At least 49 killed, 20 seriously wounded in attacks on New Zealand mosques
Friday - 15/03/2019 07:21
PM condemns 'extraordinary and unprecedented act of violence' during Friday prayers
LATEST UPDATES ON CHRISTCHURCH ATTACKS:
49 killed in attacks on Christchurch mosques.
At least 20 seriously injured. PM calls it 'one of New Zealand's darkest days.'
Police confirm finding IEDs attached to a vehicle.
Australian in his 20s charged with murder, will appear in court Saturday.
Security threat level in New Zealand raised to second-highest level.
At least 49 people are dead and 20 seriously injured in shootings at two mosques filled with worshippers during Friday prayers in what the prime minister is calling "one of New Zealand's darkest days."
A man in his 20s has been charged with murder and will appear in court on Saturday, said Mike Bush, New Zealand police commissioner.
According to Australian media reports, the suspect is 28-year-old Brenton Tarrant from the city of Grafton in New South Wales, Australia.
A man claiming to be the gunman reportedly videotaped the shooting and posted it as a livestream to his now-deleted Twitter account, along with a link to an apparent anti-immigrant manifesto.
Bush said the "unprecedented, abhorrent event" is now being treated as a terrorist event.
The majority of those killed were at the MasjidAl-Noor, a mosque on Deans Avenue in the central part of the city, with the shooting occurring around 1:45 p.m. local time.
During a second shooting at the nearby Linwood Masjid Mosque, seven people were killed. One more person died later at Christchurch Hospital.
Bush, who cautioned that events were still evolving, urged people to remain vigilant and said police will continue to be a visible presence in the city and across the country.
"Three other people were apprehended," Bush said in a late-night briefing Friday. "We believe one of those persons, who was armed and was at the scene, may have had nothing to do with this incident."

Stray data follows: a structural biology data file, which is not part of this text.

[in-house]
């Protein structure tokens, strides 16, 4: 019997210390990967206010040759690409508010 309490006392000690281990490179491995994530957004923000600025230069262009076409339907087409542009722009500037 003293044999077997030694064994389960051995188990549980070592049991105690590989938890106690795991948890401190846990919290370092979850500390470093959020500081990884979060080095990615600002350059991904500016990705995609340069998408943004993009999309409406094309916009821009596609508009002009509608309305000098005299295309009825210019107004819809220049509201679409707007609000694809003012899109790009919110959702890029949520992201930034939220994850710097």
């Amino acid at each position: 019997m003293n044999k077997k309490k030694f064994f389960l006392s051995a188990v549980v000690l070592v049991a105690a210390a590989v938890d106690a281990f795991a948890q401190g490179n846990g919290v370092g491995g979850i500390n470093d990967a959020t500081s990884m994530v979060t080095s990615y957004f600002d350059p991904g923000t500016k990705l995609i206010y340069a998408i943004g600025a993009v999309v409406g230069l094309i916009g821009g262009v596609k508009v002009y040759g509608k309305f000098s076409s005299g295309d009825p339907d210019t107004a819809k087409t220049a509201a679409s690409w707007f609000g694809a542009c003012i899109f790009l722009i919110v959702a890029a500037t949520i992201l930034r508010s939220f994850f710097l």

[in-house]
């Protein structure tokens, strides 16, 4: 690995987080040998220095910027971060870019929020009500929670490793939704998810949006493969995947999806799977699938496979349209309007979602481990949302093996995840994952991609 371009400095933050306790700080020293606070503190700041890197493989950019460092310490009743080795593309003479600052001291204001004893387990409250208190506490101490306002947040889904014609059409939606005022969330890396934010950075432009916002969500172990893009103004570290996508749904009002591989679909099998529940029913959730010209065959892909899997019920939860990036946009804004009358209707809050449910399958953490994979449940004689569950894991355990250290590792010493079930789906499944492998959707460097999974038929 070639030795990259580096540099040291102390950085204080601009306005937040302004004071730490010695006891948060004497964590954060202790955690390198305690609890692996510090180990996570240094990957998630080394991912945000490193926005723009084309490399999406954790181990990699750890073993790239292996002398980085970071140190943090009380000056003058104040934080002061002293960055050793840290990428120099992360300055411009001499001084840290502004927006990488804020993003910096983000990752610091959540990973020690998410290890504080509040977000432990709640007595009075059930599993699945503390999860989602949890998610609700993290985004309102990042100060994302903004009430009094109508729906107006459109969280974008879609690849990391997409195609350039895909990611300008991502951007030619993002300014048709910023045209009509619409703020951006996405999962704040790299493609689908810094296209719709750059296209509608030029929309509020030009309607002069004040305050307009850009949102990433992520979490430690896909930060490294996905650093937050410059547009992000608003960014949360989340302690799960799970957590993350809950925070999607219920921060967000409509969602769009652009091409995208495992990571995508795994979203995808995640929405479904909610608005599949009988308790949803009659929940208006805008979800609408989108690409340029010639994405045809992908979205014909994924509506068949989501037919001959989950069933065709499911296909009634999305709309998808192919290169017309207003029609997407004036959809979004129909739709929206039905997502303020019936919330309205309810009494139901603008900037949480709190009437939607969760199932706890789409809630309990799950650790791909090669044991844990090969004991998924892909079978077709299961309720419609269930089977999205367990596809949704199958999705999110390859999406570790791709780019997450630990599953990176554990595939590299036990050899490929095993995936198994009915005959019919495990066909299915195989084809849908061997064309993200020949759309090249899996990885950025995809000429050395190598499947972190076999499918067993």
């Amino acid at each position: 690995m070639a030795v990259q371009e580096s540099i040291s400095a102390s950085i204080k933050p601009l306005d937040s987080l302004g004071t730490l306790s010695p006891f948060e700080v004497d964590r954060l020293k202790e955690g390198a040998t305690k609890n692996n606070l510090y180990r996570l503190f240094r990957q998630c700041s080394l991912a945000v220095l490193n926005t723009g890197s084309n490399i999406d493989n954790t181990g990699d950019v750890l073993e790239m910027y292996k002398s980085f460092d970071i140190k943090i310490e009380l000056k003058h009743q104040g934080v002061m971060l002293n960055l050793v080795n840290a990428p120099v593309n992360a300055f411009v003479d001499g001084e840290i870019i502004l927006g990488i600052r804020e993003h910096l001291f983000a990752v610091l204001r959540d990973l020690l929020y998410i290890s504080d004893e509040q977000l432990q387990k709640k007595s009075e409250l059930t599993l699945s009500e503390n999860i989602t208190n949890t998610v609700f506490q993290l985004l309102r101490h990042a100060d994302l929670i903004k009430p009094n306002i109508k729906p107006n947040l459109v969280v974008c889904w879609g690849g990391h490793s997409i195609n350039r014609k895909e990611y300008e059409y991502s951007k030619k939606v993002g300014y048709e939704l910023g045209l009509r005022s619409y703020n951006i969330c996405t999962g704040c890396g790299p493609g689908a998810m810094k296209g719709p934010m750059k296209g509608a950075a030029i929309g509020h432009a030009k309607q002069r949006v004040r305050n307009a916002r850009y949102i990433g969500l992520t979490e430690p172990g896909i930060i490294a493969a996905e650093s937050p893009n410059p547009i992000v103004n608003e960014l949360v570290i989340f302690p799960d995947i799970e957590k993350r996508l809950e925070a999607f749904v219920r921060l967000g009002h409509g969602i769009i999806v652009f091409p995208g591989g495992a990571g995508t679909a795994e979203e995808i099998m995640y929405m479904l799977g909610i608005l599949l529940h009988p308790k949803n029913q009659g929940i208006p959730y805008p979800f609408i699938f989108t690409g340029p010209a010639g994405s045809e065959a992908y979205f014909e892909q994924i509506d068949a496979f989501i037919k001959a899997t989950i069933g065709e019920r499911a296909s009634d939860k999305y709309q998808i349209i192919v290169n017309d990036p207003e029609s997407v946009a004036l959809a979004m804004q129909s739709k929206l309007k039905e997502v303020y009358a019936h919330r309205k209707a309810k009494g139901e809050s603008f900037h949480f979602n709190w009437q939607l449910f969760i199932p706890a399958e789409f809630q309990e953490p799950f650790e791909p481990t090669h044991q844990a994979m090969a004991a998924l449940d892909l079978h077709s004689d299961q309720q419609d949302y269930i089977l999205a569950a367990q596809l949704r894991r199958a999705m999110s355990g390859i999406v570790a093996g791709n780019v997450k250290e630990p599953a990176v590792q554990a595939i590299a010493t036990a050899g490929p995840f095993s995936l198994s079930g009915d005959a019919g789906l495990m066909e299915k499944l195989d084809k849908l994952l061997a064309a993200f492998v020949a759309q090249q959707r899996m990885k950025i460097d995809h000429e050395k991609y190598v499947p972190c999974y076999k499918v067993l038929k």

He said they are still trying to work through what involvement the other two may have had. None of the people in custody were known to security officials, he said.
5/9 We are unable at this stage to provide details about matters leading up to the attacks. It is very early days and these matters will form part of the investigation.
There is an increased Police presence across Christchurch and surrounding areas.
Prime Minister Jacinda Ardern said the national security threat level in New Zealand was being raised to the second-highest level.
"It is clear that this can now only be described as a terrorist attack," said Ardern, calling it an "extraordinary and unprecedented act of violence," and saying many of those affected may be migrants and refugees.
"This is not who we are," she said. "This act was not a reflection of who we are as a nation."
Watch the latest briefing by Mike Bush, New Zealand police commissioner.
Ardern praised police for their work in apprehending suspects and disarming the explosives that were attached to a car. Bush later clarified it was two IEDs on a single vehicle.
Witness saw people running in terror
Len Peneha, who lives next door to the Masjid Al-Noor, told The Associated Press he saw a man dressed in black enter the mosque and then heard dozens of shots. He also saw people running from the mosque in terror, and a gunman flee before emergency services arrived.
Peneha said he went into the mosque to try to help: "I saw dead people everywhere. There were three in the hallway, at the door leading into the mosque, and people inside the mosque.
"It's unbelievable nutty. I don't understand how anyone could do this to these people, to anyone. It's ridiculous."
He said he helped about five people recover in his home and one was slightly injured.
"I've lived next door to this mosque for about five years and the people are great, they're very friendly. I just don't understand it."
Peneha said the gunman was white and wearing a helmet with some kind of device on top, giving him a military-type appearance.
A video that was livestreamed, apparently by the shooter, shows the attack in horrifying detail. The footage appeared to come from a camera strapped to the shooter's head.
Speaking to reporters earlier in the day, Bush said he was "absolutely aware" of the video purporting to show the attack, and called it "very disturbing."
"It shouldn't be in the public domain and we're doing everything that we can to remove it."
Ardern said, "We should not be perpetuating, sharing, giving any oxygen to this act of violence and the message that's set behind it."
The prime minister said there's "no place in New Zealand" for those behind the attacks. She said some of the victims may have been migrants or refugees to New Zealand, but were part of the community: "They are us. The person who has perpetuated this violence against us is not."
Watch the prime minister's response to the attack: